Telum Talks To...Pablo Robles, Graphic Journalist, Bloomberg (Hong Kong)
Please tell us more about your journey. What's life like as a Graphic Journalist at Bloomberg.
Everything began around 2012, when I started working as Information Designer for local museums in my home country Costa Rica. My work entailed using graphic design, research and user experience to create virtual exhibitions and interactive rooms. After that I jumped to a small data team for the leading newspaper in Costa Rica, La Nación, working as Infographic Designer. Once there I started to get involved with the reporting side, working closely with journalists and editors and taking the lead on visual investigations.
A few years later I received an offer to work as a Senior Infographic Designer for one of the best print infographics departments globally, the South China Morning Post, led by Darren Long. Whilst in this new role I had to research, report, design and code dozens of stories for digital and print editions that were proposed either by me or in collaboration with the rest of the team.
The stories covered subjects from culture to politics and, of course, breaking news. For the last year and a half there I helped to lead digital infographics and special multimedia features, in-house applications and storytelling.
Nowadays I work for Bloomberg as a Graphics Journalist. On a daily basis I have the opportunity to develop my own stories and also to collaborate with incredible reporters covering a great range of topics. We have a big solid team globally and a team in Asia. We are lucky to have a lot of new technologies and people to ask for help and to learn from. Every project is discussed and constantly analysed by the whole team to find the best angle, always using data as the focal point.
What is the main difference between a Journalist and a Graphic Journalist? How do you use numbers to tell a story? Why do graphics play a key part in the news?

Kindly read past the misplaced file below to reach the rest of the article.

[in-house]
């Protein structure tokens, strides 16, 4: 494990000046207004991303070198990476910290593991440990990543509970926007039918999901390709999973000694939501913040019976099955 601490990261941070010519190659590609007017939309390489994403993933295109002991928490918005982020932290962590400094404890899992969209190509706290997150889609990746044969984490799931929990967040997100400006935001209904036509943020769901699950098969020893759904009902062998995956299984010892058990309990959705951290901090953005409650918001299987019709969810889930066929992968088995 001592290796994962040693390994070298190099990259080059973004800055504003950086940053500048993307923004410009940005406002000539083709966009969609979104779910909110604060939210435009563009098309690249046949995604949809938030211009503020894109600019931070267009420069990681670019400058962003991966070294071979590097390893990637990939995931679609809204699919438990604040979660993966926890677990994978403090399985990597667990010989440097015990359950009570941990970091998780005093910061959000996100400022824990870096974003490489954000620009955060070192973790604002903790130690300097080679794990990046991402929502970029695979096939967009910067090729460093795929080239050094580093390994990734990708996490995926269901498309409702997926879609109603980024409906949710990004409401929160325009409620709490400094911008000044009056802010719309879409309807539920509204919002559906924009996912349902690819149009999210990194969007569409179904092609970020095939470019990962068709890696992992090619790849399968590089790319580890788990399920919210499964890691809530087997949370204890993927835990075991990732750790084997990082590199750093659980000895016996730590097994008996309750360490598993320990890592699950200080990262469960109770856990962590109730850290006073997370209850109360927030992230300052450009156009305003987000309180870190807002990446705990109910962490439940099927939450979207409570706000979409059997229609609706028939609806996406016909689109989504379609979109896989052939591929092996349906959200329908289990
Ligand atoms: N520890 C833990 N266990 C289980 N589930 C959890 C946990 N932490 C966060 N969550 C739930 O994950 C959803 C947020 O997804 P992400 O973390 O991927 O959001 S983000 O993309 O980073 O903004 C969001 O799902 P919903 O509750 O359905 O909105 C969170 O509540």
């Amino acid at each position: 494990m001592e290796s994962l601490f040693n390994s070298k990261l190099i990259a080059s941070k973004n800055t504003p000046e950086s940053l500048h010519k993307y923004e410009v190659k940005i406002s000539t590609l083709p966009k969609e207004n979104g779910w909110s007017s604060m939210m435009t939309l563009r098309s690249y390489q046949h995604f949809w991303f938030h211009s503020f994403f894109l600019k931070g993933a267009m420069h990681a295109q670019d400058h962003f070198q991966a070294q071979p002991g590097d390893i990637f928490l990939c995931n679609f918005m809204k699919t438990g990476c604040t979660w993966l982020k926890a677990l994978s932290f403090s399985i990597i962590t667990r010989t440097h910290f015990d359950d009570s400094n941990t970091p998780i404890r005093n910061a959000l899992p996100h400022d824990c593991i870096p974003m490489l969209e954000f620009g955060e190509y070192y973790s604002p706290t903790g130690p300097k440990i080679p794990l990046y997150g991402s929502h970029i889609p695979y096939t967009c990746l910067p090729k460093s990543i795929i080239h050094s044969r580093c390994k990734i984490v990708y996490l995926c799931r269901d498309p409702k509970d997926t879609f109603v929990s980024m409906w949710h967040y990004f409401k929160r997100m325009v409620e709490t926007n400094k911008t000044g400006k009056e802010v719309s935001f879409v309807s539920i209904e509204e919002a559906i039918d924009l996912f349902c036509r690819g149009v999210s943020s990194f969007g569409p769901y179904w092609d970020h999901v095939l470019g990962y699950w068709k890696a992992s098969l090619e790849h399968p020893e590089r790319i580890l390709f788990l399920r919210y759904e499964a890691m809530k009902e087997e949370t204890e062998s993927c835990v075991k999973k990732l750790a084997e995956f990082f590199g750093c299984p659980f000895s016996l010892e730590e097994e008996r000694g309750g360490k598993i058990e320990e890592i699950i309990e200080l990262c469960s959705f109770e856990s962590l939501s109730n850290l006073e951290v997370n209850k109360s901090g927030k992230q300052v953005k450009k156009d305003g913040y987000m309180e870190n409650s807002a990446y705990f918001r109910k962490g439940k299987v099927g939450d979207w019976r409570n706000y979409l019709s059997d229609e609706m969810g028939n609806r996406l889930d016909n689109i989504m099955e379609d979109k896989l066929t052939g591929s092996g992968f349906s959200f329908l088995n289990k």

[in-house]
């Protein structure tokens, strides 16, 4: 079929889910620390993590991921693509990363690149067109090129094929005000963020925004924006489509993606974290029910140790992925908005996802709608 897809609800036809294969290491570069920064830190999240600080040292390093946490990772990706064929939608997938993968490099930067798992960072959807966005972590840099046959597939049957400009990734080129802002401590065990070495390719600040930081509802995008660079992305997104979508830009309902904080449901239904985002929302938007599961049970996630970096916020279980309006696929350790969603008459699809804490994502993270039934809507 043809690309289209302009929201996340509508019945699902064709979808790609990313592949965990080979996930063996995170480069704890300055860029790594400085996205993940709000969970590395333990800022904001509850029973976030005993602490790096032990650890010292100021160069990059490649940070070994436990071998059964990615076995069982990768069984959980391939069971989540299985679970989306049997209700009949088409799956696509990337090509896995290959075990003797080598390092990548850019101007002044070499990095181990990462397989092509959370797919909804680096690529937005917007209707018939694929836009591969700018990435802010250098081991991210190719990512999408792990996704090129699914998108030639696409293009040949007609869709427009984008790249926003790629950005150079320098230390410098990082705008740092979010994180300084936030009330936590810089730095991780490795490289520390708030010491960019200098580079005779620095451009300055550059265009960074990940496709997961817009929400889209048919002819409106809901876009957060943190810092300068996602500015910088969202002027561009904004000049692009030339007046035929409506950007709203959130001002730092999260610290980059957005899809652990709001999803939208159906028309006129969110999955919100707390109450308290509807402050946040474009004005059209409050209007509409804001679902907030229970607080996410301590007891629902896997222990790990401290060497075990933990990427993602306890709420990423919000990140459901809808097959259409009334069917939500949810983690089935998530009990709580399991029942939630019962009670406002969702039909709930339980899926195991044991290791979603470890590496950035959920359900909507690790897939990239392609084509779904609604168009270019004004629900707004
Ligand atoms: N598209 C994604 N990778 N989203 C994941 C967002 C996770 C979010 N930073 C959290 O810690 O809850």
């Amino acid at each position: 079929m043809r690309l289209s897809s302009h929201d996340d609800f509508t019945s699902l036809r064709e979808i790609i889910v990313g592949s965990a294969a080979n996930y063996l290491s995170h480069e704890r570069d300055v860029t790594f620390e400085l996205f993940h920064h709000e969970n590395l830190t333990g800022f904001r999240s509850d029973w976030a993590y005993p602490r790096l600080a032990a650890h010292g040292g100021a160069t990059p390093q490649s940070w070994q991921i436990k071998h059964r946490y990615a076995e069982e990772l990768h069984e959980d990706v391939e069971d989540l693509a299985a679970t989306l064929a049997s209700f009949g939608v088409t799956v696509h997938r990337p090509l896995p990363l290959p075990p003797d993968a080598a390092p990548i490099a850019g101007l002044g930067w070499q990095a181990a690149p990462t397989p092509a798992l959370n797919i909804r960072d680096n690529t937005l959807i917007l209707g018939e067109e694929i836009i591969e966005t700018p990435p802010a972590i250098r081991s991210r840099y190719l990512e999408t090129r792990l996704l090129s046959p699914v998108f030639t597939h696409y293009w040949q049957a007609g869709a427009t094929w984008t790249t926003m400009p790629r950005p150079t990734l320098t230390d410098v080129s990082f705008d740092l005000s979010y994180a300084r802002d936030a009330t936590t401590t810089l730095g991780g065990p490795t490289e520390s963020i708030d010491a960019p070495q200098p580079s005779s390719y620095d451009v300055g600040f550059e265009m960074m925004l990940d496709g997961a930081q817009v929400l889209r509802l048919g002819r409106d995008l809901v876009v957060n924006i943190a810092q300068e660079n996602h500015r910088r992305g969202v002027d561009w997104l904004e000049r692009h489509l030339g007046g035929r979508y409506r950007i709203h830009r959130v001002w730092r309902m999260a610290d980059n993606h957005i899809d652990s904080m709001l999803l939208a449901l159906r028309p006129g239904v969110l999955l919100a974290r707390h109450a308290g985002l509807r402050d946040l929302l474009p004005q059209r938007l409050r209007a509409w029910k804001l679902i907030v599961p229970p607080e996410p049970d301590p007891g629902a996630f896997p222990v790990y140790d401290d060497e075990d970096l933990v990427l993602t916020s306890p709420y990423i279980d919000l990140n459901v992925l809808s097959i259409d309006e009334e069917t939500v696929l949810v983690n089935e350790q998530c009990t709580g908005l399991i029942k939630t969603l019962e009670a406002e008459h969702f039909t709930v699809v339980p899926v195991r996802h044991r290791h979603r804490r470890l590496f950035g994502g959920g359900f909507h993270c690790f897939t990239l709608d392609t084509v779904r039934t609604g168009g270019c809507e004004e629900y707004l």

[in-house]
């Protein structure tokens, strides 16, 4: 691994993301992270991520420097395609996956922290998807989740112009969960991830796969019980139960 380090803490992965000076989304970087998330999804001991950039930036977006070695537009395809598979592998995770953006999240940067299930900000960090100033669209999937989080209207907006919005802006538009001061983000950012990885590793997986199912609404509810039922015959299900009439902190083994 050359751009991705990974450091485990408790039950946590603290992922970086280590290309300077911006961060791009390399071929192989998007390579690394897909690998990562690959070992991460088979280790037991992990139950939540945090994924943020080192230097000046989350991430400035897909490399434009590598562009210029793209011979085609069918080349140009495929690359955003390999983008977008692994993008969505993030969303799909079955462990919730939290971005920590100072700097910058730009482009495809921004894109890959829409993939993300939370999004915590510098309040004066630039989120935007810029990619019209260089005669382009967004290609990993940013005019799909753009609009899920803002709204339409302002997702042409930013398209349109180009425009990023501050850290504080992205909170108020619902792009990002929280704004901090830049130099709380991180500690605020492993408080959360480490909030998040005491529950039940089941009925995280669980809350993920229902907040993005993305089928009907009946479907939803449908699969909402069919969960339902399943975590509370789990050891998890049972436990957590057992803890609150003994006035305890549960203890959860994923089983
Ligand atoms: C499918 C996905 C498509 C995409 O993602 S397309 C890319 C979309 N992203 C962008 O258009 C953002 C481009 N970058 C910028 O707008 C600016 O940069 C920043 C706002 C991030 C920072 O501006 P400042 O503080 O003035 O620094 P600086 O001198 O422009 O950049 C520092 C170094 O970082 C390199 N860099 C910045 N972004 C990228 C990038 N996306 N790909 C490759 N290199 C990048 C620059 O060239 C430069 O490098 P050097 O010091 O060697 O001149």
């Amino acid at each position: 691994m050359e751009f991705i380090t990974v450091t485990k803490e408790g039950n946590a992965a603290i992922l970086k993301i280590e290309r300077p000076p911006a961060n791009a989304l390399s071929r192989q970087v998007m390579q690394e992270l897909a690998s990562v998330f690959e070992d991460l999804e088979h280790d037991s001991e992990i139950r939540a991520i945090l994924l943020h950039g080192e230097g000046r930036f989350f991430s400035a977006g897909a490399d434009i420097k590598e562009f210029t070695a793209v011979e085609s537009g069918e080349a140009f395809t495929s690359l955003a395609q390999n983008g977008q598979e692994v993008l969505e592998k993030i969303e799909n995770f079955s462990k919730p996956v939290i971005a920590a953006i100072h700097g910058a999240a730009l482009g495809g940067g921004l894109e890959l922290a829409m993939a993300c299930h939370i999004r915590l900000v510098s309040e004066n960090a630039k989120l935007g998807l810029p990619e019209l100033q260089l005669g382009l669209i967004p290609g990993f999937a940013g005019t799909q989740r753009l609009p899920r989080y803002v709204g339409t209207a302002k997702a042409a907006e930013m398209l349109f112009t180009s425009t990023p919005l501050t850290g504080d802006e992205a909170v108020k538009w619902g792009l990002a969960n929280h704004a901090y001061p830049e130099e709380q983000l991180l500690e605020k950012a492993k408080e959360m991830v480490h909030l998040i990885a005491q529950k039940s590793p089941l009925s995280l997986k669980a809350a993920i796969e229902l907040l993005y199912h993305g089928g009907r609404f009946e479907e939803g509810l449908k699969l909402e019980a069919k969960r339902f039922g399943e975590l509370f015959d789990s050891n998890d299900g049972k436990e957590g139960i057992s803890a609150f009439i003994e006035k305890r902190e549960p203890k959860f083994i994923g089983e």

The human brain processes images faster than text, and 90 percent of the information transmitted to the brain is visual. Journalism is the core and both work under the same principles, but Visual Data Journalism provides pictorial news with a clear takeaway using colour psychology, accessibility and different ways of interaction. Infographics help us visualise connections and statistics in a simpler way and around 40 percent more people will respond to visual information over plain text. So if you have complex topics and large amounts of data, visual solutions will work best for your story.
There's no doubt that data and graphics are considered very important for news these days, especially during COVID-19. How does Bloomberg use data and graphics to inform its readership?
Live data feed graphics and precise analysis are taking the lead in relation to COVID-19 news. Bloomberg works with a different range of trackers to help the reader understand topics such as the global vaccination status, a ranking to identify the best and worst places to be according to their response during the pandemic and the worldwide cases tracker, to name a few.
You are an award-winning journalist. What motivates and inspires you to be a journalist and continue to be a good journalist? Do you have any tips for young journalists?
I think I'm just curious about everything. I get obsessed with topics and I always try to find a better way to explain things visually. I do a lot of research and reporting in order to learn myself first, and then find an easy way to explain it to others. Also, my grandfather was an incredible source of inspiration as he worked in journalism as well and I, almost accidentally, ended up doing the same thing. One thing I always try to remember is to think as a reader first. Also, not all the information researched is needed, learn to declutter.